Brain damage caused by BigData buzzword

Domain-Driven Design: Tackling Complexity in the Heart of Software

I’m a pretty old guy so I decided to write book reviews. The goals of this exercise are:

  • write something in my blog and mimic some sort of activity here
  • write book essentials on granite WordPress platform. I can always open these notes and refresh memory when mental debility finally reaches me. The only problem is not to forget website address.

Domain-Driven Design: Tackling Complexity in the Heart of Software

Auditory

I would recommend this book to everyone. Junior developer won’t get it at all. He probably would find it boring. The senior developer would remove it from reading queue in 10 minutes. Senior developer with good self-analysis would regret he didn’t read the book 10 years ago. I would force students to read this book from the first page till the last page if I were the Computer Science professor at Stanford.

Prerequisites

You should know software design patterns and be familiar with their real-world applications.  Your Computer Science professor should explain many software architecture design problems otherwise.

What this book is about

Book tells about Domain Driven Development (DDD)software engineering methodology application. The book describes how DDD ideas are applicable in the real world.

http://domainlanguage.com/wp-content/uploads/2016/05/DDD_Reference_2015-03.pdf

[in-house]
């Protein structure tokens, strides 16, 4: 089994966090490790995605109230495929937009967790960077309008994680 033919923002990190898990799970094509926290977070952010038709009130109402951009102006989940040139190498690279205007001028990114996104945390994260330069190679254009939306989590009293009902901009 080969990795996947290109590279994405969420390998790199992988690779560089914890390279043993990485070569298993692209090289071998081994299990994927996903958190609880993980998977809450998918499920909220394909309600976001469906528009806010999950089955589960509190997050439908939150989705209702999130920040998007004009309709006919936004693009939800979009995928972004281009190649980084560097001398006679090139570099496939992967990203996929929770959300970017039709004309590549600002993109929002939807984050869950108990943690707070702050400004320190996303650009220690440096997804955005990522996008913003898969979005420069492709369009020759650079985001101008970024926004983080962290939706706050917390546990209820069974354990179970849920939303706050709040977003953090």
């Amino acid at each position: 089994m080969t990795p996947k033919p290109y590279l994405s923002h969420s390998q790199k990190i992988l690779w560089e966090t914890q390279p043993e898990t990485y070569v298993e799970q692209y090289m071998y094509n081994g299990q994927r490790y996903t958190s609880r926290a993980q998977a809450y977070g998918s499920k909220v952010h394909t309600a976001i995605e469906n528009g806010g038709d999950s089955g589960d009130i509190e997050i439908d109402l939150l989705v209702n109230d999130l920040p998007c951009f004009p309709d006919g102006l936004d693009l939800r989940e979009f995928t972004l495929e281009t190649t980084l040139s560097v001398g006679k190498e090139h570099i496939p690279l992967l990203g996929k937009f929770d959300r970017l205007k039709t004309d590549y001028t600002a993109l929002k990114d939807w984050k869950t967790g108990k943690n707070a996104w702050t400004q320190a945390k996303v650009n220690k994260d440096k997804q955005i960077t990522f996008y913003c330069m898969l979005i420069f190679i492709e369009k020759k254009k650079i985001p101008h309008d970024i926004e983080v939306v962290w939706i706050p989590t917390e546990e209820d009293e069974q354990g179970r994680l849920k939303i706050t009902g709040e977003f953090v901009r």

Key points

Ubiquitous language

All people involved in a project should use the same terminology. Let’s say we working on ETL processes. ETL (extract-transform-load) helps business to gather data from various sources into one place. Wallmart can extract-transform-load transactions from regional stores into central storage every night. BART can extract-transform-load busses GPS-tracks into analytics system.

There is typical confusion in terms: pipeline or workflow, action or stage, job or stage or action. The confusion starts to leak into documentation, code, UI labels and we have one entity with many names at the end. What to do? Write out terms and definitions.

  • We have an action.
  • Action describes job configuration.
  • A job is some configurable program.
  • A Sequence of actions is workflow.

Now we have set of core entities of a domain.

Bound context

We tend to build generic software systems with unlimited expansion capacity in any business direction. It never works, specialized systems always win. Human is much smarter than a shark and it can do much more than a shark. Shark was swimming and hunting last 420 mln years, human will never swim and hunt better than a shark.

What to do?

  • Don’t try to build generic system, you will fail.
  • Listen to business guys and extract contexts.
  • Apply bounds to contexts.
  • Define the ubiquitous language for the context.

ETL problem could have several contexts:

  • Jobs running and doing some data changes.
  • Actions that declare configuration for jobs.
  • Workflows that connects actions

Model Driven Design

Never ever try to skew your domain with software language or software framework. Your domain has the highest priority, it must always affect software choice.

What do do? Business people can read the code, most likely code smells if the business can’t read it.

  • Prototype
  • Try to catch a guy and show him the code. See if he can decrypt your ideas from the prototype.
  • Change software tool or business guy and iterate one more time.

Yeah, I know, it won’t work with non-motivated business, but it’s the communication problem. Solve communication problem first then do try to apply DDD practices. No matter how good your software is if was disconnected from domain experts during the development process. The business team must invest the almost equal amount of time.

Layered architecture, Services, Modules, Repositories, Factories, Intention-Revealing Interfaces, Side-Effect-Free Functions, Assertions, Standalone Classes, Closure of Operations, Declarative Design